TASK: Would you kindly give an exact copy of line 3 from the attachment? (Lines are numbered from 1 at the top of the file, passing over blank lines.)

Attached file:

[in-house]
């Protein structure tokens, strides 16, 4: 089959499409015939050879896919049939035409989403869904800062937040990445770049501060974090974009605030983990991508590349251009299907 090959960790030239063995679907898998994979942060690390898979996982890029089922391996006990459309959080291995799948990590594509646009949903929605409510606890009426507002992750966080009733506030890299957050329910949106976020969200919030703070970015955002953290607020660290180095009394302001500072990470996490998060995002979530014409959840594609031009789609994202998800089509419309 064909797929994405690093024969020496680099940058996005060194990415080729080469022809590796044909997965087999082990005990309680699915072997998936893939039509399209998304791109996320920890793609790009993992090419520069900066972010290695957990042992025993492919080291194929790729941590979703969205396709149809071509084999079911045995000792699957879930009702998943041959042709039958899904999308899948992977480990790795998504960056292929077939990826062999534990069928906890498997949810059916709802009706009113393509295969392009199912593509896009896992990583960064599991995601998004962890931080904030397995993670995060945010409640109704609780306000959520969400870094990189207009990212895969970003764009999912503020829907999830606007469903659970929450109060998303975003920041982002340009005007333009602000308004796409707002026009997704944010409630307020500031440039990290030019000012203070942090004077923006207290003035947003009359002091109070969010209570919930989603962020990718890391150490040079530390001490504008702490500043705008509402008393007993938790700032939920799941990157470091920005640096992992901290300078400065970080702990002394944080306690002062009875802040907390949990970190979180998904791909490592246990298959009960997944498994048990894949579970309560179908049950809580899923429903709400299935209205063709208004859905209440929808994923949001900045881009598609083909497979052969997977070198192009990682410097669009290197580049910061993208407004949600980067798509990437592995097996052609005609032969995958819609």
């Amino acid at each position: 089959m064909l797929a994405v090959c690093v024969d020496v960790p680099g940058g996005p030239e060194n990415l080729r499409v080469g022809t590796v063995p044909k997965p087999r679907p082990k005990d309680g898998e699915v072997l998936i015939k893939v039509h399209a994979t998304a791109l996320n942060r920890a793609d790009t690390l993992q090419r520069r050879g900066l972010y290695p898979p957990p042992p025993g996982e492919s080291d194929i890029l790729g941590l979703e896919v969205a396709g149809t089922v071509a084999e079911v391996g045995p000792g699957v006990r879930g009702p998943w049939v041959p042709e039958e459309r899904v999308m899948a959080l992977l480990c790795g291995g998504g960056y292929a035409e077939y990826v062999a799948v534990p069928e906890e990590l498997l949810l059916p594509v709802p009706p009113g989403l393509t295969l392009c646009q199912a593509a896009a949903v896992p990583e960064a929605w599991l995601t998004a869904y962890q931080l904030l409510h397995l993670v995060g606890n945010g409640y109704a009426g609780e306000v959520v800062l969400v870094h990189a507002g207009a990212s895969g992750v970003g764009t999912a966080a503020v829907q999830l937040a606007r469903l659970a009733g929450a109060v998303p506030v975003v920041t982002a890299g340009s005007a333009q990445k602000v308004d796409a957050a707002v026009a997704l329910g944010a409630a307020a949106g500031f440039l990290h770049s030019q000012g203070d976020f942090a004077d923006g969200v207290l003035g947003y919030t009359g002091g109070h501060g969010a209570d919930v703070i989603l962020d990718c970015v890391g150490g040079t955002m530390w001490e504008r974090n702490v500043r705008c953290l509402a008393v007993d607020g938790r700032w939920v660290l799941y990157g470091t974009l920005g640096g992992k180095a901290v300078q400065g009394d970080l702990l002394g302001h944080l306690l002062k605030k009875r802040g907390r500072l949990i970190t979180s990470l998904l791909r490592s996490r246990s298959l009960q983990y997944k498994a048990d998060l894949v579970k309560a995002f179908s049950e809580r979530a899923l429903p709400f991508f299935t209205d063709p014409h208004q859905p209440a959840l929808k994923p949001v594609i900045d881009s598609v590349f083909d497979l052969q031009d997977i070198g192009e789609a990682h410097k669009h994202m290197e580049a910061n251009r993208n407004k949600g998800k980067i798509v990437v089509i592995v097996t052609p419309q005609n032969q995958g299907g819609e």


């Amino acid at each position: 089959m064909l797929a994405v090959c690093v024969d020496v960790p680099g940058g996005p030239e060194n990415l080729r499409v080469g022809t590796v063995p044909k997965p087999r679907p082990k005990d309680g898998e699915v072997l998936i015939k893939v039509h399209a994979t998304a791109l996320n942060r920890a793609d790009t690390l993992q090419r520069r050879g900066l972010y290695p898979p957990p042992p025993g996982e492919s080291d194929i890029l790729g941590l979703e896919v969205a396709g149809t089922v071509a084999e079911v391996g045995p000792g699957v006990r879930g009702p998943w049939v041959p042709e039958e459309r899904v999308m899948a959080l992977l480990c790795g291995g998504g960056y292929a035409e077939y990826v062999a799948v534990p069928e906890e990590l498997l949810l059916p594509v709802p009706p009113g989403l393509t295969l392009c646009q199912a593509a896009a949903v896992p990583e960064a929605w599991l995601t998004a869904y962890q931080l904030l409510h397995l993670v995060g606890n945010g409640y109704a009426g609780e306000v959520v800062l969400v870094h990189a507002g207009a990212s895969g992750v970003g764009t999912a966080a503020v829907q999830l937040a606007r469903l659970a009733g929450a109060v998303p506030v975003v920041t982002a890299g340009s005007a333009q990445k602000v308004d796409a957050a707002v026009a997704l329910g944010a409630a307020a949106g500031f440039l990290h770049s030019q000012g203070d976020f942090a004077d923006g969200v207290l003035g947003y919030t009359g002091g109070h501060g969010a209570d919930v703070i989603l962020d990718c970015v890391g150490g040079t955002m530390w001490e504008r974090n702490v500043r705008c953290l509402a008393v007993d607020g938790r700032w939920v660290l799941y990157g470091t974009l920005g640096g992992k180095a901290v300078q400065g009394d970080l702990l002394g302001h944080l306690l002062k605030k009875r802040g907390r500072l949990i970190t979180s990470l998904l791909r490592s996490r246990s298959l009960q983990y997944k498994a048990d998060l894949v579970k309560a995002f179908s049950e809580r979530a899923l429903p709400f991508f299935t209205d063709p014409h208004q859905p209440a959840l929808k994923p949001v594609i900045d881009s598609v590349f083909d497979l052969q031009d997977i070198g192009e789609a990682h410097k669009h994202m290197e580049a910061n251009r993208n407004k949600g998800k980067i798509v990437v089509i592995v097996t052609p419309q005609n032969q995958g299907g819609e």